Gentrification drives patterns of alpha and beta diversity in cities

April 18, 2024
Photo: Mountain lion in the Wasatch Mountains. Credit: Austin Green.

Over the past two decades, a return of investment and development to once-neglected neighborhoods has meant a significant increase in spending on restoring parks, planting trees and converting power and sewer easements into publicly accessible greenspaces.

That trend — sometimes called “green gentrification” — tended to raise property values, helping to price out many neighborhoods’ original inhabitants. That led to an obvious question: What had those changes done to local animal populations, and what might that say about the changing dynamics of how nature functions in American cities?

This requires a staggeringly complicated analysis, and a new study published earlier this week in Proceedings of the National Academy of Sciences (PNAS), a vast and diverse array of data includes nearly 200,000 days of camera trap surveillance, taken over three years across almost 1,000 sites in 23 U.S. cities each with a unique mammal population, pattern of urban development and interaction between the two.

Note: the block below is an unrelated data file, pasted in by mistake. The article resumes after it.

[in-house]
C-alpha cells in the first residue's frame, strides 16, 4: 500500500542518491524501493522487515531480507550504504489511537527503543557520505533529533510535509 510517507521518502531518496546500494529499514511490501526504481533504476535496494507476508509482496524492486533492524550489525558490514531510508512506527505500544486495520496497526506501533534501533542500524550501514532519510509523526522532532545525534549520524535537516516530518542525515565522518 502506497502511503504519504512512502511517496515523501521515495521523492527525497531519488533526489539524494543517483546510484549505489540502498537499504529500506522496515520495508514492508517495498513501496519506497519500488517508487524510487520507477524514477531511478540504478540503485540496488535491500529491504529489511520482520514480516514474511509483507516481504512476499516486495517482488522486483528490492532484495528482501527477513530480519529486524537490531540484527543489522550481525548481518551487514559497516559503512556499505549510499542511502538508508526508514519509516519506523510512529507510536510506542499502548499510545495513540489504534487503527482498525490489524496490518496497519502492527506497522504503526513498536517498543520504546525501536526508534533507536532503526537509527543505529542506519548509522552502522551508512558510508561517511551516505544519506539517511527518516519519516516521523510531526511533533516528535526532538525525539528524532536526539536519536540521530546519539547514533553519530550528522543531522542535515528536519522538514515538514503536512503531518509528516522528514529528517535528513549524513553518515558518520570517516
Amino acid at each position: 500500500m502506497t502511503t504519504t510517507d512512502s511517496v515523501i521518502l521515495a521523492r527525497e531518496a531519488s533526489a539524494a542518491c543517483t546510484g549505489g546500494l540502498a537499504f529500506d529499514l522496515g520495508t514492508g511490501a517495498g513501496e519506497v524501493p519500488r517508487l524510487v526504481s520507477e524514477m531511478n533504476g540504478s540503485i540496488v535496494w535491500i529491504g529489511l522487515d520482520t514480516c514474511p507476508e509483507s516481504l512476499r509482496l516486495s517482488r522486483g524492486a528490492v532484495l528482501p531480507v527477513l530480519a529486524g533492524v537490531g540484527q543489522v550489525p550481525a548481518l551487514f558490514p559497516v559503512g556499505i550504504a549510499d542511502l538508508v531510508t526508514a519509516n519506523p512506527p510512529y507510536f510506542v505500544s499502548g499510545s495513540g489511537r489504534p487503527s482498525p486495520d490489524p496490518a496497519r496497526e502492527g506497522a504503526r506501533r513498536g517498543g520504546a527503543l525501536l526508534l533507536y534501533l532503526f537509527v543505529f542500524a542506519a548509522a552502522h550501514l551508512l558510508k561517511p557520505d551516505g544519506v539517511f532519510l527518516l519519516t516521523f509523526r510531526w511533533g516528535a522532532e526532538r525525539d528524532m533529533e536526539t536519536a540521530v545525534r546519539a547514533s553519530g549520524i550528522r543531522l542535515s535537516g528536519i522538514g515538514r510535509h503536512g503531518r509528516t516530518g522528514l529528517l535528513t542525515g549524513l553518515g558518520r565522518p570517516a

Austin Green, PhD

Some of that data have been accumulated by conservation ecologist Austin Green, a post-doctoral researcher and Human/Wildlife Coexistence stream leader in the acclaimed Science Research Initiative (SRI) at the College of Science. Leveraging the citizen science movement in the intermountain region, Green and his SRI team played a critical role in assembling a cohesive, detailed data-driven narrative of how gentrification  — when lower-income people are forced out from American neighborhoods — the animal populations in the areas they’re leaving behind shift toward local species less typically associated with city environments. In turn, this phenomenon adds to the larger conversation in the U.S. about the reach and complexity of racial inequity.

Green's research is part of a monumental effort to collect and interpret data that have global implications about how humans and wildlife co-exist, especially in this case, as it relates to the continuing gentrification of cities, where more than 58 percent of the world population lives. Informed by Green's work in the SRI program combined with that of many others', scientific breakthroughs, as illustrated in the PNAS study, can directly influence conservation and adaptive management strategies.

Students in this particular stream at the U learn about wildlife ecology and conservation, as well as how to conduct ecological fieldwork, design complex studies of animal behavior and human-wildlife coexistence, curate and format large scale-datasets, and conduct advanced statistical analysis.


You can read the full article by SAUL ELBEIN in The Hill about this fascinating research and its findings published in PNAS here.